By Poyi (Natalie) Leung
The Smoking Cessation and Health Protection Association supports the Government’s proposal to exempt casinos and other designated venues from a smoking ban for three years, believing that a transition is necessary for the industries which are fundamental to the economy of Macau.
The latest tobacco smoking prevention and control draft bill presented by the Government to the Legislative Assembly on June 15 shows that casinos, bars, terraces, outdoor business areas (for example of cafés and restaurants), massage lounges and dance halls will not be subject to a ban on smoking for the first two years.
Then in the third year the Government will review the law in order to decide whether the exemption should continue for one more year.
Yet, karaoke lounges are not one of the exceptions in the draft bill.
Dr. Au Hon Sam, founding chairman of the Smoking Cessation and Health Protection Association told the Macau Daily Times on the phone this week that he hoped the Government can implement a “tougher law” and also introduce a complete smoking ban as soon as possible.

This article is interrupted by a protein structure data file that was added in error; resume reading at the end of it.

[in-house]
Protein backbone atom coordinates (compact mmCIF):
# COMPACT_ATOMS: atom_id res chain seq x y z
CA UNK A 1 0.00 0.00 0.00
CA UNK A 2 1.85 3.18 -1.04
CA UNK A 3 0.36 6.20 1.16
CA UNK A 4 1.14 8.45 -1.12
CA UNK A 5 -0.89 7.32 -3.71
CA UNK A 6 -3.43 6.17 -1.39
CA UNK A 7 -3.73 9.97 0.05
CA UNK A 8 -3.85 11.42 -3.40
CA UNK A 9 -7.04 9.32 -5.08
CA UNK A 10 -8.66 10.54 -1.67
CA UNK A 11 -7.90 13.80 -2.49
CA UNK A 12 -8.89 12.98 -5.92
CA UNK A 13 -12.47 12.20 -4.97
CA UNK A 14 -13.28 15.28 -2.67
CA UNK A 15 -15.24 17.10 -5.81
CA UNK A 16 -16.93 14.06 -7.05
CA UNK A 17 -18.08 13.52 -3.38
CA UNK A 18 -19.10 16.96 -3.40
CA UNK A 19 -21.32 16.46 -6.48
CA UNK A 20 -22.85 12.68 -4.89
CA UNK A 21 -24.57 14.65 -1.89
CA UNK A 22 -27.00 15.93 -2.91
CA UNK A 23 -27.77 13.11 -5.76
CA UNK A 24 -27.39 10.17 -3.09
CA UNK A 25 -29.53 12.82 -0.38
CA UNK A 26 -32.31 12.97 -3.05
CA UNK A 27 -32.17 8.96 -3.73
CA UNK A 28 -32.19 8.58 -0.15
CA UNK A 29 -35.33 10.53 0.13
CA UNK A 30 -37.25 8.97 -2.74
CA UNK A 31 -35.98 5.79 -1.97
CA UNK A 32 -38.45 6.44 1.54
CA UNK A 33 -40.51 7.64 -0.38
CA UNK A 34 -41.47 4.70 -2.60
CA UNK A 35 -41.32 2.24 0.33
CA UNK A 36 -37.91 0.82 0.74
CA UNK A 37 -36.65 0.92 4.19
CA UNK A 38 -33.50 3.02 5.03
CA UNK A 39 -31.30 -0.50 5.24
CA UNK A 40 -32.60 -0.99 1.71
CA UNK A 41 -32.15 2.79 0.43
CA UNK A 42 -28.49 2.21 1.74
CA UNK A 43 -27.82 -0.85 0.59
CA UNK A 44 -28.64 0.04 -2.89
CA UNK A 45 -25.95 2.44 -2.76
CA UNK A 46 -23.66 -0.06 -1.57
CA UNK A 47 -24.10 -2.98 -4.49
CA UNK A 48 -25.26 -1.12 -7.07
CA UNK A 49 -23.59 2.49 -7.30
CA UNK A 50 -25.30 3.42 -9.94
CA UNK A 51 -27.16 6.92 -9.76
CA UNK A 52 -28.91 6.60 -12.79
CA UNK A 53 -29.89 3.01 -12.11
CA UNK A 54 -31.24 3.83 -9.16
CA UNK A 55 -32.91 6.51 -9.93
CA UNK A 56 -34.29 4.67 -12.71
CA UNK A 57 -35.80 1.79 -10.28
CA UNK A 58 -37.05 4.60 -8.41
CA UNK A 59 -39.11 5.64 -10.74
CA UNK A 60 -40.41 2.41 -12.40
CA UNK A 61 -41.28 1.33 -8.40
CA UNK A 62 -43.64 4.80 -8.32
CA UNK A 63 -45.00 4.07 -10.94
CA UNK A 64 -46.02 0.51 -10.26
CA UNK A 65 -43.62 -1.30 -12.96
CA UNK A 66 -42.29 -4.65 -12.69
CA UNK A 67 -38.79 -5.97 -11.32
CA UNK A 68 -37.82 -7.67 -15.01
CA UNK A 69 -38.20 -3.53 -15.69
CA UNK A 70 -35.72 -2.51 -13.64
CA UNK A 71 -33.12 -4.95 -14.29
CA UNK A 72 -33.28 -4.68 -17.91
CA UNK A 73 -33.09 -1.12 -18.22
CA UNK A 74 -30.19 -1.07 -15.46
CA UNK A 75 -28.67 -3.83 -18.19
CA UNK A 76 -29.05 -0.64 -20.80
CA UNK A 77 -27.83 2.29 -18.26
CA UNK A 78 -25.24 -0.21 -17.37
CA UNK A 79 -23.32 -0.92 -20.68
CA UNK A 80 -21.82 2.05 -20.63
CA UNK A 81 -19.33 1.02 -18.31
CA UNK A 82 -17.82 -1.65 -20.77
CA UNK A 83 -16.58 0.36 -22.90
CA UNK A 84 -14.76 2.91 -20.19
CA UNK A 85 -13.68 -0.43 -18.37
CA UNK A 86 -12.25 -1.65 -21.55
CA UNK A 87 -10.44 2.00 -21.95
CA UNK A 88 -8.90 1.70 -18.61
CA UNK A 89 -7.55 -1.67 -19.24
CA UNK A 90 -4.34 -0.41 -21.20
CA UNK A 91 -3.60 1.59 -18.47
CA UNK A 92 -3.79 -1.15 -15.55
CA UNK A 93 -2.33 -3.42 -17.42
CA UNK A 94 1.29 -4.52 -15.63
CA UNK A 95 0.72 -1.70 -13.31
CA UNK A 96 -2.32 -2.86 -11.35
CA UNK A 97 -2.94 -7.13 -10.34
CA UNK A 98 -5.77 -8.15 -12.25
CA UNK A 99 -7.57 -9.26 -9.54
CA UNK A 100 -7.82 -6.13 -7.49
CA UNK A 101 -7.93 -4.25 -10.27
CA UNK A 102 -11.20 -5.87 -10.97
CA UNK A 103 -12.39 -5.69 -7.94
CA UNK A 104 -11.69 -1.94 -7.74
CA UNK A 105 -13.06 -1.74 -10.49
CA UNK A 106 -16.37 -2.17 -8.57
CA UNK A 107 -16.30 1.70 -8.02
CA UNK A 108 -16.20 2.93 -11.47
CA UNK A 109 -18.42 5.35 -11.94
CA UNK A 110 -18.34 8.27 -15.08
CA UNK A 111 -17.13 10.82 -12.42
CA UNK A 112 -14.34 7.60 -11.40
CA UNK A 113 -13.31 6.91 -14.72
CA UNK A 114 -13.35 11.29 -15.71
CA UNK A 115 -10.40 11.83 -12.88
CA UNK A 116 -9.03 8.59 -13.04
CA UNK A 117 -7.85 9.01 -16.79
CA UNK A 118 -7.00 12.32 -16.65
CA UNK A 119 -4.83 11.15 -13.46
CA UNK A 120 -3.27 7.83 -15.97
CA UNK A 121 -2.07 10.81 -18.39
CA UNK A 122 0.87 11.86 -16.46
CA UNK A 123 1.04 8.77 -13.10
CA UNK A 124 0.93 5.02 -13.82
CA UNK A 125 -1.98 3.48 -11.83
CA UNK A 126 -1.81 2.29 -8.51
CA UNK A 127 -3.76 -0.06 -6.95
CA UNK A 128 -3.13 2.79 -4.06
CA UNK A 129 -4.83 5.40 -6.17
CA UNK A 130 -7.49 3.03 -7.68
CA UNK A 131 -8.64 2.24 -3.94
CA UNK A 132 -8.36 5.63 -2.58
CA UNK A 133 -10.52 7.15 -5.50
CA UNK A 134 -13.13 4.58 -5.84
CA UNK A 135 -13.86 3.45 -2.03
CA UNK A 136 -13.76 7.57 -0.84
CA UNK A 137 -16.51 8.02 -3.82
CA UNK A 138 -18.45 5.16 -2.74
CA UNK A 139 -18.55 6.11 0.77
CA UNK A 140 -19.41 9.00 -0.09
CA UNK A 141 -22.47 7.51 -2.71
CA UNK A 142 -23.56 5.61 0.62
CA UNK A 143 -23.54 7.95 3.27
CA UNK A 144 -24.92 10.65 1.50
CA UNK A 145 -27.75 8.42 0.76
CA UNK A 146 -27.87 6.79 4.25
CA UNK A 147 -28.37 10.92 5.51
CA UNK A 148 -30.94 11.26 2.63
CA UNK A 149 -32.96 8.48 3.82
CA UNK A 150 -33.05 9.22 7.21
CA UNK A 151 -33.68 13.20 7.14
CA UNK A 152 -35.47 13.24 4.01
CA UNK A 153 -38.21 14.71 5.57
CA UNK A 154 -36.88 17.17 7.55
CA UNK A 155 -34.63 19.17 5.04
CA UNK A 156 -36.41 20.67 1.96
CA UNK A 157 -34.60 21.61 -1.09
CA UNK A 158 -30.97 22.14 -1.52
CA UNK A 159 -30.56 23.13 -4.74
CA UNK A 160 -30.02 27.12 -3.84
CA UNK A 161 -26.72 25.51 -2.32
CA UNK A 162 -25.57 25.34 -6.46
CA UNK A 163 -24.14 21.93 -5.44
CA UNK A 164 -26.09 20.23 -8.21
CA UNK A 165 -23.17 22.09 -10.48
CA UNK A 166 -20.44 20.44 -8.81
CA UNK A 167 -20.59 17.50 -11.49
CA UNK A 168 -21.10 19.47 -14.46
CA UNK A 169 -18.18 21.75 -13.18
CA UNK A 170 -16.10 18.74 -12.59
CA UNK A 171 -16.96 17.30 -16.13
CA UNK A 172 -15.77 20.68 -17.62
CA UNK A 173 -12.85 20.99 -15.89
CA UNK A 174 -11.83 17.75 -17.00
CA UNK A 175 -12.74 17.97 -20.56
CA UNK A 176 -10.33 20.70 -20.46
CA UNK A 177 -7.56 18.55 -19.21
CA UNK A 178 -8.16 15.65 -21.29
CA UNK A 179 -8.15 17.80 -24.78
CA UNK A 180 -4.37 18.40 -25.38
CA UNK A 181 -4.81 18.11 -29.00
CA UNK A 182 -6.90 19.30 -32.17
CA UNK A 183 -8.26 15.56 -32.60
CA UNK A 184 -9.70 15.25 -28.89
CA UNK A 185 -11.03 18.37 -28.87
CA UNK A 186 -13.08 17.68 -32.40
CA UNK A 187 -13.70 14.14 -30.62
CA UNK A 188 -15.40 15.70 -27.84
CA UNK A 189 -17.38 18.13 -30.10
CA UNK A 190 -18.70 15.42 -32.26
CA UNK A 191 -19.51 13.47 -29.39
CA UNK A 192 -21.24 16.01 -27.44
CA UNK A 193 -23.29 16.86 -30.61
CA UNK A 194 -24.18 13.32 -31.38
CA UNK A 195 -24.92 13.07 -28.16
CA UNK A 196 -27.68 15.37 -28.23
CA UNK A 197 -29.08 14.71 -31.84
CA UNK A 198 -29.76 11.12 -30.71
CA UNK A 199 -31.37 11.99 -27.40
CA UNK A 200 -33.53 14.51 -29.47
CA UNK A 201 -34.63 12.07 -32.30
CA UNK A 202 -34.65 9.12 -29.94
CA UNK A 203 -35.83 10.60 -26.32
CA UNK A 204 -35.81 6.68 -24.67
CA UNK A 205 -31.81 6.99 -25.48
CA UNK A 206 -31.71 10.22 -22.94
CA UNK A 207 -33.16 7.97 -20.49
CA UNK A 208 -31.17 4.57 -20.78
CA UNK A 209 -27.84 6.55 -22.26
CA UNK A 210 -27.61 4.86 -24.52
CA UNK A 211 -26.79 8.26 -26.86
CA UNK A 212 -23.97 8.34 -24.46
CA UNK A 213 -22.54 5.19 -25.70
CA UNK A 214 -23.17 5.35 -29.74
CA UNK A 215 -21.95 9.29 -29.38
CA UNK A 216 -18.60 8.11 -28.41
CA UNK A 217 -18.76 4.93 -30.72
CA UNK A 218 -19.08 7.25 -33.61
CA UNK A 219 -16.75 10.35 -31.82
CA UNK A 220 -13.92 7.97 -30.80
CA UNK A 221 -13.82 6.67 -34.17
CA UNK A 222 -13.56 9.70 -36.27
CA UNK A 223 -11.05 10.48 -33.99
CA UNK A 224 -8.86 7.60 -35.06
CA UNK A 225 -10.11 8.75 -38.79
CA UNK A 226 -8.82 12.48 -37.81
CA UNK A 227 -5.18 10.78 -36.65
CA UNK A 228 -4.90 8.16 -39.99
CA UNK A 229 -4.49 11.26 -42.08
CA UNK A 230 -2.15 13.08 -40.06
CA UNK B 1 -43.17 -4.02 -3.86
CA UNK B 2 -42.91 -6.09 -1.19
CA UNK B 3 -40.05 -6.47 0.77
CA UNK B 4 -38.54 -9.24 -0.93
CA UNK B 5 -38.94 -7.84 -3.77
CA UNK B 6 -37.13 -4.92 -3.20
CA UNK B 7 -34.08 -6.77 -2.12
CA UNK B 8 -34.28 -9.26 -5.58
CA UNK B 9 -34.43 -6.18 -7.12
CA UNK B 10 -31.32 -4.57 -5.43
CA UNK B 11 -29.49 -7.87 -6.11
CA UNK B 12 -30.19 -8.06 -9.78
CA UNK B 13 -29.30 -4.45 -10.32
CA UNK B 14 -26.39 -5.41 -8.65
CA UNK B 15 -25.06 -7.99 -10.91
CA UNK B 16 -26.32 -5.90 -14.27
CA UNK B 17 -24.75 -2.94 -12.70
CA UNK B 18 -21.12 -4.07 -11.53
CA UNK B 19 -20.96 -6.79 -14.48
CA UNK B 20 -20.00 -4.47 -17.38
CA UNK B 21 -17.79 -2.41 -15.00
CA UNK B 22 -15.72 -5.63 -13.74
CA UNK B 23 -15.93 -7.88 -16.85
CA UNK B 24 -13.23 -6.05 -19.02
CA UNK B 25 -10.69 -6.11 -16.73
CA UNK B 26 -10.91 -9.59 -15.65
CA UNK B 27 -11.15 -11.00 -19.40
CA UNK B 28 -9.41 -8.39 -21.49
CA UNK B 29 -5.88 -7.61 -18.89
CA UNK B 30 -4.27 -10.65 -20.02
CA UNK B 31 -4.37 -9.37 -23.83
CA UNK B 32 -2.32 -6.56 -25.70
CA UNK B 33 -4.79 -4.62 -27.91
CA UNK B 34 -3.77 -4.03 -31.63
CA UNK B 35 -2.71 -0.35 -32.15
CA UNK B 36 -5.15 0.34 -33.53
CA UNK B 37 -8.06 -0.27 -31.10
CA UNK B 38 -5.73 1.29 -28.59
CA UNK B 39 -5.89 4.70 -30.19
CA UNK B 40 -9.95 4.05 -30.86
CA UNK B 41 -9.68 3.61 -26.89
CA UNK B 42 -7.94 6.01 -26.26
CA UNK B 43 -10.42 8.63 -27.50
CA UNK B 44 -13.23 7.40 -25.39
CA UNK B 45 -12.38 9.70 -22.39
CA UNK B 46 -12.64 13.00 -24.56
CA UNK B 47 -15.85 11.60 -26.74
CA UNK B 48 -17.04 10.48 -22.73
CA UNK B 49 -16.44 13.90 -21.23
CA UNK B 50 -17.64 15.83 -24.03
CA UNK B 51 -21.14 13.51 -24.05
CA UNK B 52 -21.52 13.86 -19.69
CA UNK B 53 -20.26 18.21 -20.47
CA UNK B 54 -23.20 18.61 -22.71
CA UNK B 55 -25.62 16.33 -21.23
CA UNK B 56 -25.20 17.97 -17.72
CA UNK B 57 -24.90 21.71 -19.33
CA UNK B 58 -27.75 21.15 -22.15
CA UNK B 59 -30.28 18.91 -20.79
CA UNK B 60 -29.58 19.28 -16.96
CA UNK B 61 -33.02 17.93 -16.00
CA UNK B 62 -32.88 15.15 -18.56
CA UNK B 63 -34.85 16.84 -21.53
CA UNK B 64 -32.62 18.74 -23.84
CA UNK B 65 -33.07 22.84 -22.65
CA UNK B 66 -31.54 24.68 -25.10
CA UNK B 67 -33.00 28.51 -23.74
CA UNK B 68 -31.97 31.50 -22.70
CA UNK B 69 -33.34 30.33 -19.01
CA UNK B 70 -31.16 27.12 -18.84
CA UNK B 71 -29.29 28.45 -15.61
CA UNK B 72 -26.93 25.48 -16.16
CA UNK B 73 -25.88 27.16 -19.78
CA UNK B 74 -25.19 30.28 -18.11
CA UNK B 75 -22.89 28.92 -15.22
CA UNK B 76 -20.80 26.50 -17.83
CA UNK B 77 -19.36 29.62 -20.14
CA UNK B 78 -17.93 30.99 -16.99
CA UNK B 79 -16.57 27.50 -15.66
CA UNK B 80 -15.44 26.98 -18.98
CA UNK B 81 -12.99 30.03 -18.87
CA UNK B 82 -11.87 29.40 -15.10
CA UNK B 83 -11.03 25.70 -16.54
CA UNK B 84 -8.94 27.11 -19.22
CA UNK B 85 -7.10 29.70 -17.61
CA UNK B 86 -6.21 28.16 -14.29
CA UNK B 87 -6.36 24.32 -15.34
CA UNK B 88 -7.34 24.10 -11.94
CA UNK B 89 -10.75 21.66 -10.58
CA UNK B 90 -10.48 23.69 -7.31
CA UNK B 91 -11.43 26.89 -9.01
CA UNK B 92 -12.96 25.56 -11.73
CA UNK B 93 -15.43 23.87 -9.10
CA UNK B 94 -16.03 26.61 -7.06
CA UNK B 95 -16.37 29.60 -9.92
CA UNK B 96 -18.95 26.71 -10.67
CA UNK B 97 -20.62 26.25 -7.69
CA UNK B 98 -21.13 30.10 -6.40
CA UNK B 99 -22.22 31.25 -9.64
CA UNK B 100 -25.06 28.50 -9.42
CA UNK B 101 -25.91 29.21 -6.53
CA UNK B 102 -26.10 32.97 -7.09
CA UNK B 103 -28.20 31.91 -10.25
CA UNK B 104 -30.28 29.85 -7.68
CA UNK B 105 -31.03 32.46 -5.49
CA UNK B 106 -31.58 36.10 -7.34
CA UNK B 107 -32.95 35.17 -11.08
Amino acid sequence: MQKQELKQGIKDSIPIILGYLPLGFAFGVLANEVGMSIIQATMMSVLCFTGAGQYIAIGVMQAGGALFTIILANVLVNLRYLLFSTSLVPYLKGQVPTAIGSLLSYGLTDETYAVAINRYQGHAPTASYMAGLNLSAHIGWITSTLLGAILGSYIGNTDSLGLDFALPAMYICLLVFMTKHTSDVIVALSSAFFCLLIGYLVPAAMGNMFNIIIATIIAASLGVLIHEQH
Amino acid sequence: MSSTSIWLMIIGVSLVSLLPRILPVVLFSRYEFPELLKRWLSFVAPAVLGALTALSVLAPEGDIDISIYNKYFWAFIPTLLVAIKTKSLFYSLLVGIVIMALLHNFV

Yet, Dr. Au said he believed there must be “certain factors” behind the three-year transition plan, “probably because the Government also has to take into consideration the situation of all the industries in society”.
He reiterated that having a complete smoking ban is always his association’s goal as it is “an international trend, but at this moment “the social environment in Macau doesn’t allow us to do it yet”.
Imposing a total smoking ban in Macau is a challenge, Dr. Au admits, since it also involves smokers’, the Government’s and tobacco merchants’ point of view.
He agreed that the gaming industry is extremely crucial to Macau’s economy, and therefore he deemed it is appropriate to give casinos a transition period so that they can adapt to the smoking ban more easily some years later.
Meanwhile, although legislation is being drafted, Dr. Au is also concerned about the issue of law enforcement in the future.
“Even if we have a tough law but we’re enforcing it very leniently, it’ll be very unlikely that we can achieve the goal,” he said.
Some industries may argue that banning smoking in food establishments will harm the business. But the Smoking Cessation and Health Protection Association believes otherwise.
It is because local establishments which have joined the smoke-free restaurant scheme in the past two years generally said that the impact was limited, Dr. Au told the MDTimes.
The Government has last year raised the tobacco tax and is now drafting a law to further prevent and control tobacco smoking in Macau.
Dr. Au believes that the effectiveness will be maximised if the Government and the community can work together to promote the adverse effects of tobacco smoking as well as to urge smokers to quit the unhealthy habit.
The Second Standing Committee of the Legislative Assembly, which is taking care of the deliberation work of the draft bill, did not yet schedule another meeting after June 15.